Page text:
Blackfulla/Blackfella/Blakfella A form of terminology used by Australia’s Indigenous population. So, don’t freak out if you hear someone of Aboriginal or Torres Strait Islander descent refer to themselves as such in conversation. Also, don’t use it if you’re not First Nations yourself, eg if you’re a ‘Whitefulla’.
Bloke A man – that is, a dinky di, true blu, Aussie bloke.
Bloody Not a swear word, “bloody” is generally used for extra emphasis. I.e. Lisa was having a bloody good time at Sam’s party.
Bludger A good-for-nothing layabout.
Bogan A bogan is a stereotypical Australian, with a potty mouth, bad dress sense and a fondness for alcoholic beverages. Also known as an “Aussie Bogan” although I don’t know why – they are, after all endemic to Australia.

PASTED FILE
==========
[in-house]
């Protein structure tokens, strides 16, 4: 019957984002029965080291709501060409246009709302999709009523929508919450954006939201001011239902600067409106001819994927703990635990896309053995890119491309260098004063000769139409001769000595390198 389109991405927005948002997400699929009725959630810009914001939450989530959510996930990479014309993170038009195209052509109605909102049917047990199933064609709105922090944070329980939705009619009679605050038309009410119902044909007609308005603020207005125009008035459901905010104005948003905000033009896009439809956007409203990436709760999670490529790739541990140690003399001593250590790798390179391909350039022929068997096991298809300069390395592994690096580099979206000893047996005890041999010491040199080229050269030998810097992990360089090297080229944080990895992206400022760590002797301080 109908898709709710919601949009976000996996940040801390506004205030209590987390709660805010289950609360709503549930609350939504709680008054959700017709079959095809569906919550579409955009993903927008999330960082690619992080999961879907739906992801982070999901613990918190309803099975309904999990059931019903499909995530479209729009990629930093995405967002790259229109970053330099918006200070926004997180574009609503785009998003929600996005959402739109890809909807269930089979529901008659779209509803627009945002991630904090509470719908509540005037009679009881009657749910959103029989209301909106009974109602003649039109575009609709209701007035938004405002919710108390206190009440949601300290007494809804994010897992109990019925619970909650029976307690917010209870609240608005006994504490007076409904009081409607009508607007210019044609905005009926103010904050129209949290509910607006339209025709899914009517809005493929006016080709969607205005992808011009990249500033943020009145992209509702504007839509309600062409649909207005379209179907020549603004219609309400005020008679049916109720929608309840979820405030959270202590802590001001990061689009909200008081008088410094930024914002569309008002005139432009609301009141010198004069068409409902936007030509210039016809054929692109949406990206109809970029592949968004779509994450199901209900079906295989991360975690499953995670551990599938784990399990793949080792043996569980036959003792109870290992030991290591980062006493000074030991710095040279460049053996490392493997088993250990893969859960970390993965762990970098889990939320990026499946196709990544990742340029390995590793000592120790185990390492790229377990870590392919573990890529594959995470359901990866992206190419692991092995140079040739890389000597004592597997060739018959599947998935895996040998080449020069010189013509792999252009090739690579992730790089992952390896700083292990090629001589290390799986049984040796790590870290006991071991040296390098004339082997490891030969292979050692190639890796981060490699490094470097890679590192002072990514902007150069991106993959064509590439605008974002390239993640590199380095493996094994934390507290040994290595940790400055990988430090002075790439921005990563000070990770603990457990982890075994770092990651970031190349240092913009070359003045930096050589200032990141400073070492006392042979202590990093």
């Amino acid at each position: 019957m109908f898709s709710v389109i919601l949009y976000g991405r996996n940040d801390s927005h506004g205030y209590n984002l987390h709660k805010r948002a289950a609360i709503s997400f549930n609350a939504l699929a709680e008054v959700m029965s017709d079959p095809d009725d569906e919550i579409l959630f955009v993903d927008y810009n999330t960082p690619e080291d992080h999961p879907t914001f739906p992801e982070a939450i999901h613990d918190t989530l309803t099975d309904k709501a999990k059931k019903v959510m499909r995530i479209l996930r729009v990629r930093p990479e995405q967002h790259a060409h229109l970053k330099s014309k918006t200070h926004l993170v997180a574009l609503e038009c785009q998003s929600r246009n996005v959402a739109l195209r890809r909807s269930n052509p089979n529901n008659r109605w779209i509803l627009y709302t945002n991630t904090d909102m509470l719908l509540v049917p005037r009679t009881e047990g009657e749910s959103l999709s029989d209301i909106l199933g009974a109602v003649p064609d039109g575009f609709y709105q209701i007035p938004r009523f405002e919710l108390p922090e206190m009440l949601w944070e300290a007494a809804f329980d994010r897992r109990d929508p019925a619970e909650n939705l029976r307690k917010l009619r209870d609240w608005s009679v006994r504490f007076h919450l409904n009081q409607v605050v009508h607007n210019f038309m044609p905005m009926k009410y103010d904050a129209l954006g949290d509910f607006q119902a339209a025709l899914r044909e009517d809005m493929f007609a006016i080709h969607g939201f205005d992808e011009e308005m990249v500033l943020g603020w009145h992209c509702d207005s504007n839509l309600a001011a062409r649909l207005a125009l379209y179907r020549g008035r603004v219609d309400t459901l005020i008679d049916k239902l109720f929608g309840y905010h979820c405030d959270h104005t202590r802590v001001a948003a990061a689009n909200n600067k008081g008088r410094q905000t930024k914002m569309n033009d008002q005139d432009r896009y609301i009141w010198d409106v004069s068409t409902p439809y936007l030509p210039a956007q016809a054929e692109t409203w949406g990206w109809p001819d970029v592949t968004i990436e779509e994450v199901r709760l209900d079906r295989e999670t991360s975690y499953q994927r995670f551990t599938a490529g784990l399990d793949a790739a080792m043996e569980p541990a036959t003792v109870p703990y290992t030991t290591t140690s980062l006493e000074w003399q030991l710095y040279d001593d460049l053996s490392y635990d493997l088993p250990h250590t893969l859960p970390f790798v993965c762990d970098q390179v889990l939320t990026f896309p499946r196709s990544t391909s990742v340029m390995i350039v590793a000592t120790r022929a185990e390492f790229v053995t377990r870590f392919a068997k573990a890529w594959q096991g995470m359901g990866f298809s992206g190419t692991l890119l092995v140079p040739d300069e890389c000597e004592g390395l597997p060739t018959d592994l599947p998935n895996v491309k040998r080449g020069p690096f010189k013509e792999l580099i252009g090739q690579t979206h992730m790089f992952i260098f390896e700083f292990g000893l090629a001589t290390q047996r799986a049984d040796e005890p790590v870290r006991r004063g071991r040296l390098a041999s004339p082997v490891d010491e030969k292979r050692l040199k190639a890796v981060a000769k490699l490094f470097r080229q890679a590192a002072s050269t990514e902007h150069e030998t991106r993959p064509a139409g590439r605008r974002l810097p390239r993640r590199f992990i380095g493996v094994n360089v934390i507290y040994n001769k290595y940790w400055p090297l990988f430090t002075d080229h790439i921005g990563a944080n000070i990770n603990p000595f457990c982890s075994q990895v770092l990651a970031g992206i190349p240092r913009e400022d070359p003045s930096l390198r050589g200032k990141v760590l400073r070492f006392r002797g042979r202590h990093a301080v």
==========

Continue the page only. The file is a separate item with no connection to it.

Bogan slang A sub-branch of Australian slang. Usually consists of the most crudely shortened words and mate’s names. For example, shortening someone with the last name of “Fitzgerald” to “Fitzy” or “Robert” to “Robbo”. And so on.
Boofhead A silly-billy. This is the nickname my family have traditionally applied to our dogs.
Bonza Great, fantastic, awesome.
Booze bus A bus the police operated, used to stop cars and breath-test people, to catch them if they’re drink driving.
Bottle-o A bottle shop or off-licence.
Brekky The first (and therefore most important) meal of the day.
Buckleys To have little or no chance of achieving something. “She had buckleys of getting to work on time.” That may or may not be me, most days.
Budgie smugglers Tight gripping swimmers (speedos), ‘popularised’ (not really) by former PM Tony Abbott.
Buggered Really, really tired. Not the other less PG meaning.
Bush The Australian bush, but is also used to refer to anywhere rural, ie to go ‘out bush’.